Latvia also wants to join the peloton of countries developing offshore wind energy in the Baltic Sea. As it turns out, the country’s potential is large. We ask Andris Vanags, head of the Latvian Wind Energy Association, about the perspectives for the new industry.

LWEA has been the voice of the wind industry in Latvia since 1998, actively promoting wind energy in the country. The wind energy potential in Latvia is significant for both onshore and offshore wind energy sector. Latvia has 78.6 MW of capacity and has not built any new wind farms since 2012, according to WindEurope. Latvia has ambitions to develop offshore wind energy.

Andris Vanags, head of the Latvian Wind Energy Association, said in a commentary to BalticWind.Eu that the Baltic Sea has great offshore wind potential.

“In Latvia alone, 15 GW may be installed until 2050, as estimated in the study on Baltic offshore wind energy cooperation under the BEMIP. However, there are many steps to be taken to unlock this potential. Latvia lacks a national strategy and a thoughtful regulatory framework for offshore wind energy. But the industry would like to emphasize that before we can talk about offshore wind energy, we must also talk about onshore wind energy, which has been standing still for many years, despite excellent wind conditions, grid availability and competitive price” – he said.

Latvia has only 78.6 MW of installed wind capacity – this number has not changed in 10 years – he stressed. But Latvia has a rather ambitious national target of 800 MW until 2030.

“The industry must cooperate with the government to overcome the existing barriers to enable the development of onshore wind energy and offshore wind energy in the next step. No country in the world has developed offshore wind energy before onshore or offshore wind energy only. Latvia must first use the cheapest source of energy – it’s just the economy” – he said.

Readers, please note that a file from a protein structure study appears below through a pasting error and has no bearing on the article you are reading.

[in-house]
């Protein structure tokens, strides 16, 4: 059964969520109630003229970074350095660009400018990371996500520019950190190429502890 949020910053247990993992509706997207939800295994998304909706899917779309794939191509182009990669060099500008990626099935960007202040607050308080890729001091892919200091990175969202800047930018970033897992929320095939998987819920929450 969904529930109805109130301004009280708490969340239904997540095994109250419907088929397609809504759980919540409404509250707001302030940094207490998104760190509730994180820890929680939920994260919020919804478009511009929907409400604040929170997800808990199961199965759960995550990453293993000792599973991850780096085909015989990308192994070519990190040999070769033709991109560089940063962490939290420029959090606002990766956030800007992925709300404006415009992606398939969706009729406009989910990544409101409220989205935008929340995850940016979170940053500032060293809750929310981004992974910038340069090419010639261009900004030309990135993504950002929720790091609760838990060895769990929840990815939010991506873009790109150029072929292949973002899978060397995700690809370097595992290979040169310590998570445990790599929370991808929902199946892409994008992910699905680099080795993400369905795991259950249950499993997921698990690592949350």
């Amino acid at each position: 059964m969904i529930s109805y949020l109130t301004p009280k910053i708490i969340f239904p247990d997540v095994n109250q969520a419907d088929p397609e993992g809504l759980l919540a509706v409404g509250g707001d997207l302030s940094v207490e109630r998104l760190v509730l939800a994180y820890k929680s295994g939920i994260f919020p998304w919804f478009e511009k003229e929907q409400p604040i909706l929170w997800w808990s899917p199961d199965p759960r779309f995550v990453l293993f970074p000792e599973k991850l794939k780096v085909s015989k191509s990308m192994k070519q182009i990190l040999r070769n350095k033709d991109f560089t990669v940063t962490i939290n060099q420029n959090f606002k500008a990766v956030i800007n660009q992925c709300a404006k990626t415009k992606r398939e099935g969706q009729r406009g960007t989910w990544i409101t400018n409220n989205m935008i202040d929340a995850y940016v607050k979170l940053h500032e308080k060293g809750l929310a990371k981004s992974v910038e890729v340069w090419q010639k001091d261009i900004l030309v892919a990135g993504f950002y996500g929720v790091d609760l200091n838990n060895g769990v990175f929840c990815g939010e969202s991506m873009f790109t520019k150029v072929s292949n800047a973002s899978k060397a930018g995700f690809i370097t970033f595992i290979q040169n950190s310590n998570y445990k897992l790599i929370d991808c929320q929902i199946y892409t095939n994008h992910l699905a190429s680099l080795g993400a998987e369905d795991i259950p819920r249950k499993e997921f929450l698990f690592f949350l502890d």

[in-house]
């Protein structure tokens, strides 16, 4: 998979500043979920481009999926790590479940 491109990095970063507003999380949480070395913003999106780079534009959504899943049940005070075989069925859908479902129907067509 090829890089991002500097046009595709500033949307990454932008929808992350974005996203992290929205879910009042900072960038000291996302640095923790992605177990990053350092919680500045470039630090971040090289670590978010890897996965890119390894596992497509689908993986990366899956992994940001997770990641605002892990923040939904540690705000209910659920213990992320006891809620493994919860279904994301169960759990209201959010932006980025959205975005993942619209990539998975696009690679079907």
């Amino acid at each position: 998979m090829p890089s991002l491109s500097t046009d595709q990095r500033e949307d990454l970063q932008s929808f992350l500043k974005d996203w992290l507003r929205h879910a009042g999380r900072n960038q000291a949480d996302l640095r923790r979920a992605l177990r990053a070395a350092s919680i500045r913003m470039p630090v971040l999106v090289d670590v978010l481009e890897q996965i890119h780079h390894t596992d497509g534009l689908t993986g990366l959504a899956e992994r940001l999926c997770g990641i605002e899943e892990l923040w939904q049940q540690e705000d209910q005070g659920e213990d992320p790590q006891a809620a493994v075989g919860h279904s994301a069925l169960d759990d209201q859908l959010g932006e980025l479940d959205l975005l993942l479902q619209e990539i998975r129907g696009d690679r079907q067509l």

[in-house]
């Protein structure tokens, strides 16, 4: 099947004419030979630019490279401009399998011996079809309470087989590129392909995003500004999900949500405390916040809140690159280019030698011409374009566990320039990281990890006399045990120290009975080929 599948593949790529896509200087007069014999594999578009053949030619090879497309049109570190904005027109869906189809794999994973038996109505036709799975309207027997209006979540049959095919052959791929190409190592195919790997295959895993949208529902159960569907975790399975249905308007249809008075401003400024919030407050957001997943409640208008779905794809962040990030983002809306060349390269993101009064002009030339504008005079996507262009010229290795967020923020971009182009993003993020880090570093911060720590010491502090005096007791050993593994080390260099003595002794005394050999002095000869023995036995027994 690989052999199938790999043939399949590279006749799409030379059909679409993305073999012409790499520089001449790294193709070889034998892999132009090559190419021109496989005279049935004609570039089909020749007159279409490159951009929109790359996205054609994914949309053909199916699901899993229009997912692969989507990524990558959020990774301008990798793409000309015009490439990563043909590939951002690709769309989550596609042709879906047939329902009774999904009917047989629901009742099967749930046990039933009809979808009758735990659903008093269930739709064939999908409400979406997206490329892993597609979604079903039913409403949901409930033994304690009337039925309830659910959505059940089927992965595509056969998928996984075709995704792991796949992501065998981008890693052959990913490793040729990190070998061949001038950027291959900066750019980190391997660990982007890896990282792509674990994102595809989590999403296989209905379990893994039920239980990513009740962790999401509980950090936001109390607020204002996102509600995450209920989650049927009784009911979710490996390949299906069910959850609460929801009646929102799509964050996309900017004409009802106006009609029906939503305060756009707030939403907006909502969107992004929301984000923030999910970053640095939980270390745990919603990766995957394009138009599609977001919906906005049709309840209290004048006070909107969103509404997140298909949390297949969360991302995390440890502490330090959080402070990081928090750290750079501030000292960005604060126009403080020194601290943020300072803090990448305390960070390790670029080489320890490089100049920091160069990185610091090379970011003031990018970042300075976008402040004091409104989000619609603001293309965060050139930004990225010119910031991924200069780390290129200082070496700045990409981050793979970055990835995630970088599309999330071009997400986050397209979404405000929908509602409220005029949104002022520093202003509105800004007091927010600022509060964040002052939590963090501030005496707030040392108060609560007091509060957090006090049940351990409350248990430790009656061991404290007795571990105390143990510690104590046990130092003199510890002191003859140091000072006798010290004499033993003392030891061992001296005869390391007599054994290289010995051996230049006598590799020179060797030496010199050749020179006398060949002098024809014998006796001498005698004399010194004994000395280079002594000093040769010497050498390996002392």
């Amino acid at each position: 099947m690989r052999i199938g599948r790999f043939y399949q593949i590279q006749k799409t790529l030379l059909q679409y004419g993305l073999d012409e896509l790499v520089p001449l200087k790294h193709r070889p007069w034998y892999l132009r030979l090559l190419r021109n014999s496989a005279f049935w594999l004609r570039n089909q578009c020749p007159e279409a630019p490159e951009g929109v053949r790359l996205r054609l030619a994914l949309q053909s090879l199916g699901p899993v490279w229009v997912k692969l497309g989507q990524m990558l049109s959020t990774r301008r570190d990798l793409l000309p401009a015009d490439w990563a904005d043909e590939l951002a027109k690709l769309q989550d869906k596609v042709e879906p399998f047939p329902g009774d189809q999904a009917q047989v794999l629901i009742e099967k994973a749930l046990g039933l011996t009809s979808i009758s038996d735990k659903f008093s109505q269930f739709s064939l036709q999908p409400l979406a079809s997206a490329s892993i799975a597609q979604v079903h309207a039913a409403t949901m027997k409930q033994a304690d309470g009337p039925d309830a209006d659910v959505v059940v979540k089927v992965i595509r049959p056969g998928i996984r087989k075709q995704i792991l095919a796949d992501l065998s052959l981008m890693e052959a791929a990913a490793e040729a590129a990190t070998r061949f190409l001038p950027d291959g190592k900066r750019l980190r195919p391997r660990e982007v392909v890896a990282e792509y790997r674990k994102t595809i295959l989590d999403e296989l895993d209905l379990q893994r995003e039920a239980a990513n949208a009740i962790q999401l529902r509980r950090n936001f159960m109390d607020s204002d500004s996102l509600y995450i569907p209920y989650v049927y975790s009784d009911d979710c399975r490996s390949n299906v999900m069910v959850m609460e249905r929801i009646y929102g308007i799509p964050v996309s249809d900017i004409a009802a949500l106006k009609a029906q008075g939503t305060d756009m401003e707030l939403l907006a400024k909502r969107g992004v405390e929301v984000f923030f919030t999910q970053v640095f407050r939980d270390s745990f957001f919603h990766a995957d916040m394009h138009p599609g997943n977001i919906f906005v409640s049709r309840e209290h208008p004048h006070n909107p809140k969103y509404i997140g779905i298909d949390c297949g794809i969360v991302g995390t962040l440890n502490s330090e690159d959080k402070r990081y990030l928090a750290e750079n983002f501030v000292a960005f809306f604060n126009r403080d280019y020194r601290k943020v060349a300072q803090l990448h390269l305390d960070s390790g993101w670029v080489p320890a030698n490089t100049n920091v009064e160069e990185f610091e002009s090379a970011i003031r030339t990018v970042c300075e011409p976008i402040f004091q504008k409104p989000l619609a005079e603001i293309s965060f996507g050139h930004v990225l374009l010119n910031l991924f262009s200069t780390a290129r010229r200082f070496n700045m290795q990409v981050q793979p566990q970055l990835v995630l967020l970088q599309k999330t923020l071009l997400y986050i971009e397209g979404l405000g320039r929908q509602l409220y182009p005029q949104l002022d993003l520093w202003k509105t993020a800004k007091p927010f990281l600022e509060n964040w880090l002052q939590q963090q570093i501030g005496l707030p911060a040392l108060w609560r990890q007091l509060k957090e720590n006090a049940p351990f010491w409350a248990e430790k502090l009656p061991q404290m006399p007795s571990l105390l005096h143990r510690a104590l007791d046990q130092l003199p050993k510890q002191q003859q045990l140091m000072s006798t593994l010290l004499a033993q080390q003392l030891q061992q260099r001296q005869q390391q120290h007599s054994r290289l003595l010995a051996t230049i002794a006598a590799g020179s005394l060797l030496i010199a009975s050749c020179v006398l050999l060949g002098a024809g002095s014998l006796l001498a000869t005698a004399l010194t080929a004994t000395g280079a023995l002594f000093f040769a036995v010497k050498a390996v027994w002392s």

What are the current plans for offshore wind energy in Latvia? The Latvian Ministry of Economy signed an agreement with the Estonian Ministry of Infrastructure on a joint project of a Latvian and Estonian offshore wind farm to produce energy from renewable sources. The Memorandum of Understanding provides for the promotion of the development of joint offshore wind energy zones between Estonia and Latvia and for the construction of offshore wind farms.

Vanags adds that another Memorandum of Understanding was recently signed between Orsted and Eesti Energia, which sets out a vision to become the leading offshore wind developer in the Baltic States. Orsted is also actively involved in political work, transferring its knowledge and experience in Latvia, also as members of the Latvian Wind Energy Association.

“As mentioned above, it is still a bit early to talk about specific projects as there is no regulatory framework for offshore wind energy, but we can confirm the active interest in developing projects from foreign companies,” – said Vanags.

Latvian local content in offshore wind energy

Vanags explains that Latvian companies are slowly starting to identify opportunities in the offshore wind energy sector. A good example is Aerones, a Latvian company providing robotics solutions for blade inspection, cleaning and repair. They have long focused on onshore wind turbines but have recently taken up the challenge of creating robots that could also run on offshore wind turbines.

“Another great example is the Baltic Offshore Training Center, which specializes in practical training in the field of safety and prepares offshore wind turbine technicians from the Baltic countries and Scandinavia” – said the head of LWEA.

No regulation

BalticWind.EU asked about the biggest challenges for Latvia in the development of offshore wind energy. According to Andris Vanags, the industry sees a non-existent regulatory framework for offshore wind projects as one of the main challenges in Latvia.

Secondly, we must pay attention to possible resistance from local communities and environmentalists when thinking about future offshore wind energy projects. Military radars should also be mentioned among the 3 biggest challenges. Latvia, and thus the Baltic Sea, is NATO’s external border. The offshore wind energy project will most likely have to go through an extensive permitting process in order to obtain the necessary licenses, Vanags said.

Latvia sees the potential of cooperation in the field of offshore wind energy with other countries in the Baltic Sea region. Latvia and Estonia announced joint offshore wind energy plans. It is possible that Latvia and Lithuania will also cooperate in the future.